Cleaning up the air, while good for our lungs, could make global warming worse. That conclusion is underscored by a new study, which looks at the pollutants that go up smokestacks along with carbon dioxide.
These pollutants are called aerosols and they include soot as well as compounds of nitrogen and sulfur and other stuff into the air. Natalie Mahowald, a climate researcher at Cornell University, says so far, scientists have mostly tried to understand what those aerosols do while they're actually in the air.
"There are so many different kinds of aerosols and they have many different sources," she says. "Some warm and some cool. But in the net, humans are emitting a lot of extra aerosols, and they tend to cool for the most part."
The aerosols reflect sunlight back into space, or they stimulate clouds that keep us cool. But it turns out that's not all they do. These aerosols also influence how much carbon dioxide gets drawn out of the air by plants on land and in the sea.
"They can add nutrients, for example, to the oceans or to the land," Mahowald says. "But also while they're in the atmosphere they can change the climate, and so that also can impact the amount of carbon the land or the ocean can take up. So there are quite a few different ways that aerosols can interact."
In an article published in Science magazine, she concludes that those effects add up to quite a bit. At the moment, aerosols are not only helping reduce global warming by cooling the atmosphere, but they're helping reduce the amount of carbon dioxide that stays in the air once we emit it.
That's good news for now — it means the planet isn't heating up quite as fast as it could. But that's bad news looking down the road a little bit. That's because many aerosols make people sick — heart and lung disease in particular. So some nations are now in the process of trying to rein them in.
"As we clean up the aerosols, which we really want to do for public health reasons, we are going to be perhaps causing ourselves more trouble in terms of the climate situation," Mahowald says.
This is not a brand-new idea. For example, other research has found that switching from coal to much cleaner natural gas might not do much to help with global warming because it would also be reducing the pollutants in coal smoke that help offset warming.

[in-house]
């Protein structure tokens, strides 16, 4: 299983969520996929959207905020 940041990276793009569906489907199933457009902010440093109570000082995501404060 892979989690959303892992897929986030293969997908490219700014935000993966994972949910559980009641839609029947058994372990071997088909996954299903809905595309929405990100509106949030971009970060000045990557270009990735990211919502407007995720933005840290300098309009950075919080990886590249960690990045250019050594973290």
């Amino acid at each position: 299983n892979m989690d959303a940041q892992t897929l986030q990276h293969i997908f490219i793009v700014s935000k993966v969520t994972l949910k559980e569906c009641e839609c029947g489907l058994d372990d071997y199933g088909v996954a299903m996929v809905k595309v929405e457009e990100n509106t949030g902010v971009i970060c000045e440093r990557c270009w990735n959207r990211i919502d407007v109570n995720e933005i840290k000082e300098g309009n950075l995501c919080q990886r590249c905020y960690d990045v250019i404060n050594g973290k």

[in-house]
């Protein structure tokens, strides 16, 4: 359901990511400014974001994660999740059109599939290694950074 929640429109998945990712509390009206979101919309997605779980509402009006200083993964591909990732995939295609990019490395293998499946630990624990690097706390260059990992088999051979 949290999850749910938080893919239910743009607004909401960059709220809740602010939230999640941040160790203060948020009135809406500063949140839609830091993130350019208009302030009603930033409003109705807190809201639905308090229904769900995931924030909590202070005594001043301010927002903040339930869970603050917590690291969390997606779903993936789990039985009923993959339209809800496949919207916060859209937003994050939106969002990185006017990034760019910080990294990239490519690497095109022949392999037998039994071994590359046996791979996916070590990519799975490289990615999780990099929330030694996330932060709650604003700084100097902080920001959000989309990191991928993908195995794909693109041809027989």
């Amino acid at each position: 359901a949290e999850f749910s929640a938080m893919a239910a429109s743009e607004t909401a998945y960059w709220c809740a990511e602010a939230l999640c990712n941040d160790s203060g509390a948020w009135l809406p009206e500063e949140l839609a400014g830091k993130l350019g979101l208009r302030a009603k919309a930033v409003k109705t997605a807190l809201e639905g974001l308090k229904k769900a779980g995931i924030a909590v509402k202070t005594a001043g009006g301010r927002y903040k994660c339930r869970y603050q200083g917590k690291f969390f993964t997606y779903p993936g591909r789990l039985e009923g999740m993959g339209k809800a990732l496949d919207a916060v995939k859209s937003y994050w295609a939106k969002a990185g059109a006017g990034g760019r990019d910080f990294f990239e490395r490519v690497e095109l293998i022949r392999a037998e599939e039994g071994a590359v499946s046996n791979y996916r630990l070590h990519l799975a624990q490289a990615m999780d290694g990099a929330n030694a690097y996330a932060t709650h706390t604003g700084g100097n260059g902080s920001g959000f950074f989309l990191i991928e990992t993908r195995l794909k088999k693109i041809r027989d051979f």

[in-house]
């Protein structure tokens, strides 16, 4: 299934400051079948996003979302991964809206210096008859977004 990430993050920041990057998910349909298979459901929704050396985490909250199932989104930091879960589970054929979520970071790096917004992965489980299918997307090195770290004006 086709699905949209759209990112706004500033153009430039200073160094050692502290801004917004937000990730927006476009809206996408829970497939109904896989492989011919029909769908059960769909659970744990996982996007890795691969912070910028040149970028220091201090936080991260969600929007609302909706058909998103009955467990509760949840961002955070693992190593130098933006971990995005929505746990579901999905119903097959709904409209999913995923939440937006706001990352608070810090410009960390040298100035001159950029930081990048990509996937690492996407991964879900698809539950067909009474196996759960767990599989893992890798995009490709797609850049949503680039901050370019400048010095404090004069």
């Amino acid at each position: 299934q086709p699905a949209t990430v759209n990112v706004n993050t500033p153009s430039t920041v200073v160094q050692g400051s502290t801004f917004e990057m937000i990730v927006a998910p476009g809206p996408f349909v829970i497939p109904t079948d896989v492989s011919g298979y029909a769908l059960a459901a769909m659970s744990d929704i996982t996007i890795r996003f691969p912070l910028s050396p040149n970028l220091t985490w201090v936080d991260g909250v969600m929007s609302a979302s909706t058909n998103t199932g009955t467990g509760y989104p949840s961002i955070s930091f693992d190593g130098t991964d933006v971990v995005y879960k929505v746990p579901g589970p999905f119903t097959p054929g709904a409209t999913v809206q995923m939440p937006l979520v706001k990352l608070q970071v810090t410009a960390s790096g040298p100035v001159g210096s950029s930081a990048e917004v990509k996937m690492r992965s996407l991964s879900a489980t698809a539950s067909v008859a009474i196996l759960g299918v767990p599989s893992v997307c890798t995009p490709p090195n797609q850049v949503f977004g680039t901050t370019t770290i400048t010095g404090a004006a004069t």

Mahowald's results suggest that reducing those pollutants could be an even bigger problem than realized, when you consider that aerosols help remove carbon dioxide from the air by encouraging plant growth. Hard numbers on this effect are highly uncertain at the moment, but this could turn out to be quite significant.
"This is something that's really poorly studied, and I think that the main point of the paper is we've been ignoring this potentially important topic," she says.
And studying it is not easy because the effects aren't well understood. For example, nitrogen can be a fertilizer, but it can stunt plant growth when nitrogen comes out of the air in acid form. Lisa Emberson at the Stockholm Environment Institute and York University in England, who studies these biological cycles, says there are so many subtle effects it's hard to be sure which ones will prove to be the most important.
"I think the take-home message of this paper is we need to understand those interactions far better and we probably need to take action much more quickly than we are doing at the moment," Emberson says.
Right now it seems like we're much more likely to clean up aerosol pollution, while increasing the amount of carbon dioxide in the air. So scientists, unfortunately, may have a chance to see how this inadvertent experiment on our planet starts to play out.
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